Life is always busy, but the last few weeks have been overwhelming.
Starting in June, we had over two months of house guests: my step-kids visited from Sweden for six weeks, and on the morning that they left, my mother-in-law arrived from England. She stayed for three weeks and a few days after she left, we had friends visit from California with their adorable pug, Jewels. All of this was happening and we had to pack up our apartment for our move back to California, which happened just a few days after our friends left.
The summer was fun, exciting, but also mega-stressful, which is why I had to take a break from blogging. Not only have I not been writing, but I've also not been reading very much either. I'm back with both and feeling like life is finally returning to its normal state of affairs.
Our year of living in Portland was a wild ride. When we moved to Portland, it wasn't a temporary situation. We didn't know that we would have the opportunity to return to California, although we kept our home in Big Bear Lake. Our move to Portland was somewhat sudden and we had to pick an apartment sight-unseen. After reading tons of Yelp reviews, we went with a modern apartment tower in the Cultural District. Our apartment was located right across the street from the Portland Art Museum and the Oregon Historical Society. The apartment entrance was right on the South Park Blocks and we were a block away from the Arlene Schnitzer Concert Hall. Quickly, we found our local bar to be Higgins, which makes the best Irish Coffees.
Portland living was a difficult transition. Within a week of moving in, ground broke on a major hotel project right across the street. Our view became a construction pit and a large crane. The noise was a nuisance at first; I even called the police department twice, but soon it just became part of the ambiance. Portland is undergoing many changes right now and a major housing crisis is fueling construction projects all over the city. If you don't have a crane near you, you don't live in Portland!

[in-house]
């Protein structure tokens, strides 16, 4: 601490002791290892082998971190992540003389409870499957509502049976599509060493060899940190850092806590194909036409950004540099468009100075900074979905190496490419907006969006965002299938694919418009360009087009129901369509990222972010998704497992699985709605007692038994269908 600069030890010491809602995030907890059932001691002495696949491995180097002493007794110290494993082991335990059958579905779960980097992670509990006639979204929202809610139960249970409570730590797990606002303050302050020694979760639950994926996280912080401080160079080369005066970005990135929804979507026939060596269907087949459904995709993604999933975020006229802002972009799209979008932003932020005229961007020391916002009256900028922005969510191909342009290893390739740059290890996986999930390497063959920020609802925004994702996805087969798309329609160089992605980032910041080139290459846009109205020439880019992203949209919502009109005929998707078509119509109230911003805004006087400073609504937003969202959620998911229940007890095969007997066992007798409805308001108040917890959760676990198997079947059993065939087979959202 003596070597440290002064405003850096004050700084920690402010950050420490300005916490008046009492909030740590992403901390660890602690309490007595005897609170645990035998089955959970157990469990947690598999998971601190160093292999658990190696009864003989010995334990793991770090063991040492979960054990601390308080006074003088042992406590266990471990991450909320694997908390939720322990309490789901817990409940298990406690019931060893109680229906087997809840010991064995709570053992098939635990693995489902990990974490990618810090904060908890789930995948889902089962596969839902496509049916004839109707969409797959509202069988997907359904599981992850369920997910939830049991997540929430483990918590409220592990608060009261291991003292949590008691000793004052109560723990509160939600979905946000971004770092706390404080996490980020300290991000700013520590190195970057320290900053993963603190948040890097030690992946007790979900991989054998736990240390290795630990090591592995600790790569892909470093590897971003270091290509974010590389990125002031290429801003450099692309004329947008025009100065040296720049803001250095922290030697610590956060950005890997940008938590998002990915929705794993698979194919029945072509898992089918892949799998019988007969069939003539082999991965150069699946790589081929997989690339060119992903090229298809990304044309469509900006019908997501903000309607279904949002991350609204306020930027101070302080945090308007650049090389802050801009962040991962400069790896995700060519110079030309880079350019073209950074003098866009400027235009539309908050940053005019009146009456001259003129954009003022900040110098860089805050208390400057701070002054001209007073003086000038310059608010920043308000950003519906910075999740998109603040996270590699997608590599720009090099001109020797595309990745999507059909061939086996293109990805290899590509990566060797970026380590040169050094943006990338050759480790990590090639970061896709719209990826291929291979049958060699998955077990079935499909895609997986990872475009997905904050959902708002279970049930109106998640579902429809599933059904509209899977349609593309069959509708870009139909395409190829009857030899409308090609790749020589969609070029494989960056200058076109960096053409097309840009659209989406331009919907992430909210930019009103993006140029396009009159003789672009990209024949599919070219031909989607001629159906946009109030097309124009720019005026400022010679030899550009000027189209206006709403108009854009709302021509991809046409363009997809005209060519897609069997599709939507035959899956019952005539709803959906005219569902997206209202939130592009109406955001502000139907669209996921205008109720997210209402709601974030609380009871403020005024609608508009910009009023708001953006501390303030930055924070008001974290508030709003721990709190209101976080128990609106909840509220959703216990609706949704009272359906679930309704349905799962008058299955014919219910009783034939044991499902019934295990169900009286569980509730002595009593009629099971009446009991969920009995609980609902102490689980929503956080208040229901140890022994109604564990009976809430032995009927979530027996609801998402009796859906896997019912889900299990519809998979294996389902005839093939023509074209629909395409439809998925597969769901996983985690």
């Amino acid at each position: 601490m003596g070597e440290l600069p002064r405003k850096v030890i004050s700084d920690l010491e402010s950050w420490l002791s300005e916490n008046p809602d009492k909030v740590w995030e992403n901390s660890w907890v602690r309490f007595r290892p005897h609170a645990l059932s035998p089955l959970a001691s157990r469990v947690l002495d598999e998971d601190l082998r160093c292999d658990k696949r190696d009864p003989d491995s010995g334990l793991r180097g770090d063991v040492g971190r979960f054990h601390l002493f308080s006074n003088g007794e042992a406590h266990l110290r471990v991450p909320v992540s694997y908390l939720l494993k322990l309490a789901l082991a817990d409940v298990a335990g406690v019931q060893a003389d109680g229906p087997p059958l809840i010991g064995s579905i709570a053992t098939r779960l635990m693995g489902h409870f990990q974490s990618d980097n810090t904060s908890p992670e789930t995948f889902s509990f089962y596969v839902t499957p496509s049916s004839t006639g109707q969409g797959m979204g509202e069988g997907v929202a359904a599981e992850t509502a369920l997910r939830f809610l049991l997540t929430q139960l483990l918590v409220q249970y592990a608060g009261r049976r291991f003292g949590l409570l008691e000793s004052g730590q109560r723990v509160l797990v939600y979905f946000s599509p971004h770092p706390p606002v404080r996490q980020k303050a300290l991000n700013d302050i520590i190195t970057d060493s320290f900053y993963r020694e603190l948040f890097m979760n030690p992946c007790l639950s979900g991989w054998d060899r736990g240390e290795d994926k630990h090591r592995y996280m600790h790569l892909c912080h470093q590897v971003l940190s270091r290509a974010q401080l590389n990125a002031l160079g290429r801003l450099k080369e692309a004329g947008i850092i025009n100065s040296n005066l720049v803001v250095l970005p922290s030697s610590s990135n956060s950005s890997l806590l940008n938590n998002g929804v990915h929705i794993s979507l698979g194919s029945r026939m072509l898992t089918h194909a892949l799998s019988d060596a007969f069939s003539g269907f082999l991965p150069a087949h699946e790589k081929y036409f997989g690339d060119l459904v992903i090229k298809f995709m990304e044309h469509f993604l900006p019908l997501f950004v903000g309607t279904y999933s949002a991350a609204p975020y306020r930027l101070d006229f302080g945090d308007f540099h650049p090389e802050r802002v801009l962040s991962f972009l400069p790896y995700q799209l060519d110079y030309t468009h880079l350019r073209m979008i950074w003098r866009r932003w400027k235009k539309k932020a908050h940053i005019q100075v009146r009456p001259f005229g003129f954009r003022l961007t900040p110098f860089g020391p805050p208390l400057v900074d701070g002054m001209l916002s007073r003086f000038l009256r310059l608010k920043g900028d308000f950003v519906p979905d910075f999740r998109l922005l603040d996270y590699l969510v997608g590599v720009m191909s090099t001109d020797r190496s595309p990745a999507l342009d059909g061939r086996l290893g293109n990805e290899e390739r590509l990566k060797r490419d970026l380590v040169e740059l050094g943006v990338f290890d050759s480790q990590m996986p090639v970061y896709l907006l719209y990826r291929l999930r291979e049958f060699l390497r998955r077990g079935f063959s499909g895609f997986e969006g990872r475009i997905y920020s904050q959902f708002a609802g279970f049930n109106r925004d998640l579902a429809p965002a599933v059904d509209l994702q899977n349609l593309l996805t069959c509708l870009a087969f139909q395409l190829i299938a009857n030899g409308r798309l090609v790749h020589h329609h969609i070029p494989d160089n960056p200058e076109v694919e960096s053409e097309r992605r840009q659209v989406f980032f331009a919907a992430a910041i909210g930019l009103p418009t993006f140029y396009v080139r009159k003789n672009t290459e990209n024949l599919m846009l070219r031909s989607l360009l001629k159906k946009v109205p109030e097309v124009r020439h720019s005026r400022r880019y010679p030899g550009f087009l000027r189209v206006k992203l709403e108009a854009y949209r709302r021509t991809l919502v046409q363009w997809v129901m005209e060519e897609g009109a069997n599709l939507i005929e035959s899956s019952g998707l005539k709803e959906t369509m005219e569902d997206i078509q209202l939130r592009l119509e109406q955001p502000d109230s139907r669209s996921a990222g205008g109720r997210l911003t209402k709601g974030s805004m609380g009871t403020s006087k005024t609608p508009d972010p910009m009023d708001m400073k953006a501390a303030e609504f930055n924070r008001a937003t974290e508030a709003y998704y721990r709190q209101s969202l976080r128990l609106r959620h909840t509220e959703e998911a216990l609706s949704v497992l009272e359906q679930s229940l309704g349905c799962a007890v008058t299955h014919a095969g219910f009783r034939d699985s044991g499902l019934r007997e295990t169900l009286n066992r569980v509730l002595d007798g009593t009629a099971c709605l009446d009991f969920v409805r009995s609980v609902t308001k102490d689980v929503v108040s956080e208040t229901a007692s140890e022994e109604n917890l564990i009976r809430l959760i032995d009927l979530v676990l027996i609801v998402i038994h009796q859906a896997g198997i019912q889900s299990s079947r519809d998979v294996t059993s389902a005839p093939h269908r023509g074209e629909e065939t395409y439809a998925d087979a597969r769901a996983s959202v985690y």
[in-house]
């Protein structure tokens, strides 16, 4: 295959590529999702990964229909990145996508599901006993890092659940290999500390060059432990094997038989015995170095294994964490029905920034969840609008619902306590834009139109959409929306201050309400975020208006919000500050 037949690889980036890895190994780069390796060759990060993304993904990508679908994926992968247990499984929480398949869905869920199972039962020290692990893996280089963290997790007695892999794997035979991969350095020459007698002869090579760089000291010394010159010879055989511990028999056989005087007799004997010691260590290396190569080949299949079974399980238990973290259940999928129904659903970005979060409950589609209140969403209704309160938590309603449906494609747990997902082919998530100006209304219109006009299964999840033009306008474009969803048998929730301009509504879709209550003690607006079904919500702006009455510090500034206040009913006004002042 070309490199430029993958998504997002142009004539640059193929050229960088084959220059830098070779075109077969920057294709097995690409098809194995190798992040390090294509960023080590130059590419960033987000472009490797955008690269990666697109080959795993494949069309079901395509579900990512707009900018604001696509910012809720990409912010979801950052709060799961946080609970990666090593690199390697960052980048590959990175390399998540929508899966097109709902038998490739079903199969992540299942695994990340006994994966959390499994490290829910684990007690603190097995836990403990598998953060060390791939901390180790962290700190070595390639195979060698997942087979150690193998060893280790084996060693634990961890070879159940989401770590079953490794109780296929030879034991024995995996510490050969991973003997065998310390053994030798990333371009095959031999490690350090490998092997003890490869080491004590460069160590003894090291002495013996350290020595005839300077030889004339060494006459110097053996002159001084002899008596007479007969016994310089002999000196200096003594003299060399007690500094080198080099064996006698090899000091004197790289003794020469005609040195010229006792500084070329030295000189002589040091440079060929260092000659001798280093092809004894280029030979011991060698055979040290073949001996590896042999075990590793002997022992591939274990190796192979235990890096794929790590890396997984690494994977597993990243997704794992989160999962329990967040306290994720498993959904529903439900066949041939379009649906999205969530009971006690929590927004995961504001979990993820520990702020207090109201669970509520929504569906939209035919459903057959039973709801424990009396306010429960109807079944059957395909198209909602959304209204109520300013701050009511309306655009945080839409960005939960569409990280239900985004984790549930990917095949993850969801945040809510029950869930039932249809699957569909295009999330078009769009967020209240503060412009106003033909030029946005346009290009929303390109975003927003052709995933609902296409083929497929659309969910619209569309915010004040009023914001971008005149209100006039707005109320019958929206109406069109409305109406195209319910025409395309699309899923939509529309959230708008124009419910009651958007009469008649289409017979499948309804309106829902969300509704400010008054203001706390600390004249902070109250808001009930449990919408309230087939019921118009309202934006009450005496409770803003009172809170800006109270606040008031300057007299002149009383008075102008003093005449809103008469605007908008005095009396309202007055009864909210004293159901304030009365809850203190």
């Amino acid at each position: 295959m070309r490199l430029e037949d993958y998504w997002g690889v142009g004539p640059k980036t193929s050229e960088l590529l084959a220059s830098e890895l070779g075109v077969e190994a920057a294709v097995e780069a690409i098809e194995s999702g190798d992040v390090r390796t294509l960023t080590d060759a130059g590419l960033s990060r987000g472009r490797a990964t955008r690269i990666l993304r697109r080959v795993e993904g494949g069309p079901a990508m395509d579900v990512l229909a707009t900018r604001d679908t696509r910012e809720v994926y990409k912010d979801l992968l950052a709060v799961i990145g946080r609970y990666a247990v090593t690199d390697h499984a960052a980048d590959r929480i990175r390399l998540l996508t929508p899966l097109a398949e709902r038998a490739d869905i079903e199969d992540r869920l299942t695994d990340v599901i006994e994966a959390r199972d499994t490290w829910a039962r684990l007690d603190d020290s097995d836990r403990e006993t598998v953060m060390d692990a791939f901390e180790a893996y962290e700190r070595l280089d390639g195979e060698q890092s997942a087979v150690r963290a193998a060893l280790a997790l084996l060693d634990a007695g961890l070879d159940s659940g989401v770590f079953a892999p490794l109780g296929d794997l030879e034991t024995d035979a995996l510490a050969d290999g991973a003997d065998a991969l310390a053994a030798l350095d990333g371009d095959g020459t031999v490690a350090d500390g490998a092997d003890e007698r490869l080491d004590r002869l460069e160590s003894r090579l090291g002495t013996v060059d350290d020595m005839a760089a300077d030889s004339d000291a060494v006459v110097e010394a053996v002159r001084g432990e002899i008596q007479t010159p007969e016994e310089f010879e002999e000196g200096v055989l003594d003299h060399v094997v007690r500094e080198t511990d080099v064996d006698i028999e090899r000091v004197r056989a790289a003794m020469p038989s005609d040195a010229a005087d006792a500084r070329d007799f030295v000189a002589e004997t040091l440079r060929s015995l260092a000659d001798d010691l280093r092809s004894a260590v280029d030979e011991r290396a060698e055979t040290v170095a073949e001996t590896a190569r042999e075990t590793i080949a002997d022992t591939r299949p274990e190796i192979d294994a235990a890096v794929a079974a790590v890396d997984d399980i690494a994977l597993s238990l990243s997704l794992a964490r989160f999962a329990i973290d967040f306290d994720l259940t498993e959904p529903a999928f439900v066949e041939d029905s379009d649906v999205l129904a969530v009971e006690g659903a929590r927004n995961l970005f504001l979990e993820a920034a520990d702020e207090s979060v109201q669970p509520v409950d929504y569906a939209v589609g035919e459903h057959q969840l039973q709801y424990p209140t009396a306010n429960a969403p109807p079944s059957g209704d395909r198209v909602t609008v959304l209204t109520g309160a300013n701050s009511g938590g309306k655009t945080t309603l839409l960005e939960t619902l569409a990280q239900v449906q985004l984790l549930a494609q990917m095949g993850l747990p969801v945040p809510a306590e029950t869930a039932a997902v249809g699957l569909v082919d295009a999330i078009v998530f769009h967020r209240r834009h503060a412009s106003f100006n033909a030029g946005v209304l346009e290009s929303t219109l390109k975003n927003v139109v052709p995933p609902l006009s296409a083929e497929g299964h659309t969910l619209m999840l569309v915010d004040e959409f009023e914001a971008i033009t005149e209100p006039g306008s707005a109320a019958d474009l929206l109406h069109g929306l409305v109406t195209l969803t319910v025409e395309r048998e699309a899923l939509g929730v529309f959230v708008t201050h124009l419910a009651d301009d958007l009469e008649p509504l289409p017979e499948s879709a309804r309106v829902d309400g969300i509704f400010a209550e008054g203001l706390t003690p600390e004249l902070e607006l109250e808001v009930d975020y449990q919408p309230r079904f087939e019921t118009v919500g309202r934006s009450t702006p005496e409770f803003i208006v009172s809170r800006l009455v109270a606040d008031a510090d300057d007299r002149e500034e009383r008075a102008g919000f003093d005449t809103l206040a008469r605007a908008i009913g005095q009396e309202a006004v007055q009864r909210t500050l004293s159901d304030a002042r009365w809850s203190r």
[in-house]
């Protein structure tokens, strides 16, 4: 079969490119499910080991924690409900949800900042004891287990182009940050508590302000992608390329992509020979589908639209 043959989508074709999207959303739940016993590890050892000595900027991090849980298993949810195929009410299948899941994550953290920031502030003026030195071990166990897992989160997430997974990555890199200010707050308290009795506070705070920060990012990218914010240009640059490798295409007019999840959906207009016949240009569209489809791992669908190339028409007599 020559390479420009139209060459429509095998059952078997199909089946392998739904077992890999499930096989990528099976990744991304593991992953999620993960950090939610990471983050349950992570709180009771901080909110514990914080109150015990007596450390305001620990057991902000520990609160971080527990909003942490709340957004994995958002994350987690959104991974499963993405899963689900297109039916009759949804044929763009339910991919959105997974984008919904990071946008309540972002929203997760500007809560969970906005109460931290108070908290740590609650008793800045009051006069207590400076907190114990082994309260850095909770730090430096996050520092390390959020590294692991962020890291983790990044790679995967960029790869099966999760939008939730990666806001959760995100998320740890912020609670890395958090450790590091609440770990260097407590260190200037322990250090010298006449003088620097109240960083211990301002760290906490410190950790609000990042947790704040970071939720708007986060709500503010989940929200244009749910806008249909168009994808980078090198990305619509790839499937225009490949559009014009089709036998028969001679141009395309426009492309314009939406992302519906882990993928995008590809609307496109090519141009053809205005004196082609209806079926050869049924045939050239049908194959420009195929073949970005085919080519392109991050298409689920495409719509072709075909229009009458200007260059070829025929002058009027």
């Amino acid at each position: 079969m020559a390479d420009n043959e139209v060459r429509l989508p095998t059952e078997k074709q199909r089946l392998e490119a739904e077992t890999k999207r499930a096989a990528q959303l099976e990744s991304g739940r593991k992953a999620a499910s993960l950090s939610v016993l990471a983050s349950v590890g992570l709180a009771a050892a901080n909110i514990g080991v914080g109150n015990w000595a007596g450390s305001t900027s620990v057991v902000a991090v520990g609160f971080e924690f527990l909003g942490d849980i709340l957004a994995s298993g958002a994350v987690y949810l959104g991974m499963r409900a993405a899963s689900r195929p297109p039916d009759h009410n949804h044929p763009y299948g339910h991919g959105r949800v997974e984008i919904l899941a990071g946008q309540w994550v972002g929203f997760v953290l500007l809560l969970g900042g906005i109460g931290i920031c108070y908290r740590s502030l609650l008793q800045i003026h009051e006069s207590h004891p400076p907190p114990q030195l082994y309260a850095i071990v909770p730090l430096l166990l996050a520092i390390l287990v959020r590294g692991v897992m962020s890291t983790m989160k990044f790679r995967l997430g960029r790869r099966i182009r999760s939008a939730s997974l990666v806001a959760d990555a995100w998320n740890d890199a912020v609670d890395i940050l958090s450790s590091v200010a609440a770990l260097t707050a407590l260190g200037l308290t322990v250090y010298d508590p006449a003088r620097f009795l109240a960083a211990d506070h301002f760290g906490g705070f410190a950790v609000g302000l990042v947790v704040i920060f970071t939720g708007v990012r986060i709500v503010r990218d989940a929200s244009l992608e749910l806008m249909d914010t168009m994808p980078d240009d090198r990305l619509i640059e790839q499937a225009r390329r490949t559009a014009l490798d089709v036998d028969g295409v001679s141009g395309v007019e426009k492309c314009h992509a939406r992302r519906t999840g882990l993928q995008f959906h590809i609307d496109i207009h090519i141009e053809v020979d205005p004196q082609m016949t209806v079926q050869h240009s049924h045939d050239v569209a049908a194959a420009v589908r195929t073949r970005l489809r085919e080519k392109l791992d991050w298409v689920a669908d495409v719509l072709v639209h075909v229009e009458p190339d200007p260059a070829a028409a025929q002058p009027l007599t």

Speaking of noise and the housing crisis, the park near our apartment is where many homeless people camped. Even though we lived on the eighteenth floor, we could often hear yelling and fights. Many of the people openly used drugs and left needles in the park, which was also near a day care center. It was eye-opening and frightening. Even though we lived in a fabulous, over-priced apartment, our direct neighborhood was quite dangerous. I felt sad and depressed every time I walked out of our apartment. It was a mix of feeling grateful for all that I have and feeling helpless towards all of the misfortune around me. It was overwhelming. I felt both scared and uncertain towards many of the people camping in our neighborhood, which in turn made me feel guilty for those feelings. I think the rampant drug problem was at the heart of my nervousness. More than once, I saw people injecting and twice I saw toddlers being removed by the police from parents who had passed out. I was also chased down our block by a woman babbling nonsense in a threatening manner.
Our neighborhood was the directly affected by the Portland protests. The police with their riot gear used our street as a staging area. All of the vandalism and fires were in our area. Our building even went on lock down more than once. I firmly support the right to protest and express your opinion, but I also support the police in keeping our community safe. It was scary to be living in the middle of all of this.